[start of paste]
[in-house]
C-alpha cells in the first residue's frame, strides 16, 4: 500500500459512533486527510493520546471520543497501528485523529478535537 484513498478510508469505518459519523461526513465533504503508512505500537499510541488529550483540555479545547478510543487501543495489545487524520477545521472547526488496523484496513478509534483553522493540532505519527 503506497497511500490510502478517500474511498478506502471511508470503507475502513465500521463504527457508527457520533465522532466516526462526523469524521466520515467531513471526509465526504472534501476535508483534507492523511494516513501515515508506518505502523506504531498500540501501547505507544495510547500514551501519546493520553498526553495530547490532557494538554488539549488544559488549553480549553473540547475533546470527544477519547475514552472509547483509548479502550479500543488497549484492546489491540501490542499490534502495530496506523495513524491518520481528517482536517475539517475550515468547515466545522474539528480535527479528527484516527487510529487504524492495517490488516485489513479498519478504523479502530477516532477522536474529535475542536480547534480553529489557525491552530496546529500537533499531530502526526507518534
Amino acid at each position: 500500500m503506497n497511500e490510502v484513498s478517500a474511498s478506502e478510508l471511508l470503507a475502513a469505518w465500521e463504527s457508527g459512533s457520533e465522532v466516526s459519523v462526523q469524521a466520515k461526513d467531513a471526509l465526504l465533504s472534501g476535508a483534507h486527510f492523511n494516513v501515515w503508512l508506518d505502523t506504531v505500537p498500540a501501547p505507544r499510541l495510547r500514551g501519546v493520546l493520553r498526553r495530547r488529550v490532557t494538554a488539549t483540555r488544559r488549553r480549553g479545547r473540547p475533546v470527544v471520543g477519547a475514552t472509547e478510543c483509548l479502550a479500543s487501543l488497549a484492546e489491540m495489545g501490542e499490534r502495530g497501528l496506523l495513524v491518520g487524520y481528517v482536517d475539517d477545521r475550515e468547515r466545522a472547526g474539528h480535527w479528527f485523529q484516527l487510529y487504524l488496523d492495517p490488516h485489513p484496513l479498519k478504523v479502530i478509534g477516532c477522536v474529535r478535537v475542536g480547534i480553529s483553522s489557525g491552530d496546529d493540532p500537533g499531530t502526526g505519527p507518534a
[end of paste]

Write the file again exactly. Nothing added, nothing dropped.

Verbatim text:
[in-house]
C-alpha cells in the first residue's frame, strides 16, 4: 500500500459512533486527510493520546471520543497501528485523529478535537 484513498478510508469505518459519523461526513465533504503508512505500537499510541488529550483540555479545547478510543487501543495489545487524520477545521472547526488496523484496513478509534483553522493540532505519527 503506497497511500490510502478517500474511498478506502471511508470503507475502513465500521463504527457508527457520533465522532466516526462526523469524521466520515467531513471526509465526504472534501476535508483534507492523511494516513501515515508506518505502523506504531498500540501501547505507544495510547500514551501519546493520553498526553495530547490532557494538554488539549488544559488549553480549553473540547475533546470527544477519547475514552472509547483509548479502550479500543488497549484492546489491540501490542499490534502495530496506523495513524491518520481528517482536517475539517475550515468547515466545522474539528480535527479528527484516527487510529487504524492495517490488516485489513479498519478504523479502530477516532477522536474529535475542536480547534480553529489557525491552530496546529500537533499531530502526526507518534
Amino acid at each position: 500500500m503506497n497511500e490510502v484513498s478517500a474511498s478506502e478510508l471511508l470503507a475502513a469505518w465500521e463504527s457508527g459512533s457520533e465522532v466516526s459519523v462526523q469524521a466520515k461526513d467531513a471526509l465526504l465533504s472534501g476535508a483534507h486527510f492523511n494516513v501515515w503508512l508506518d505502523t506504531v505500537p498500540a501501547p505507544r499510541l495510547r500514551g501519546v493520546l493520553r498526553r495530547r488529550v490532557t494538554a488539549t483540555r488544559r488549553r480549553g479545547r473540547p475533546v470527544v471520543g477519547a475514552t472509547e478510543c483509548l479502550a479500543s487501543l488497549a484492546e489491540m495489545g501490542e499490534r502495530g497501528l496506523l495513524v491518520g487524520y481528517v482536517d475539517d477545521r475550515e468547515r466545522a472547526g474539528h480535527w479528527f485523529q484516527l487510529y487504524l488496523d492495517p490488516h485489513p484496513l479498519k478504523v479502530i478509534g477516532c477522536v474529535r478535537v475542536g480547534i480553529s483553522s489557525g491552530d496546529d493540532p500537533g499531530t502526526g505519527p507518534a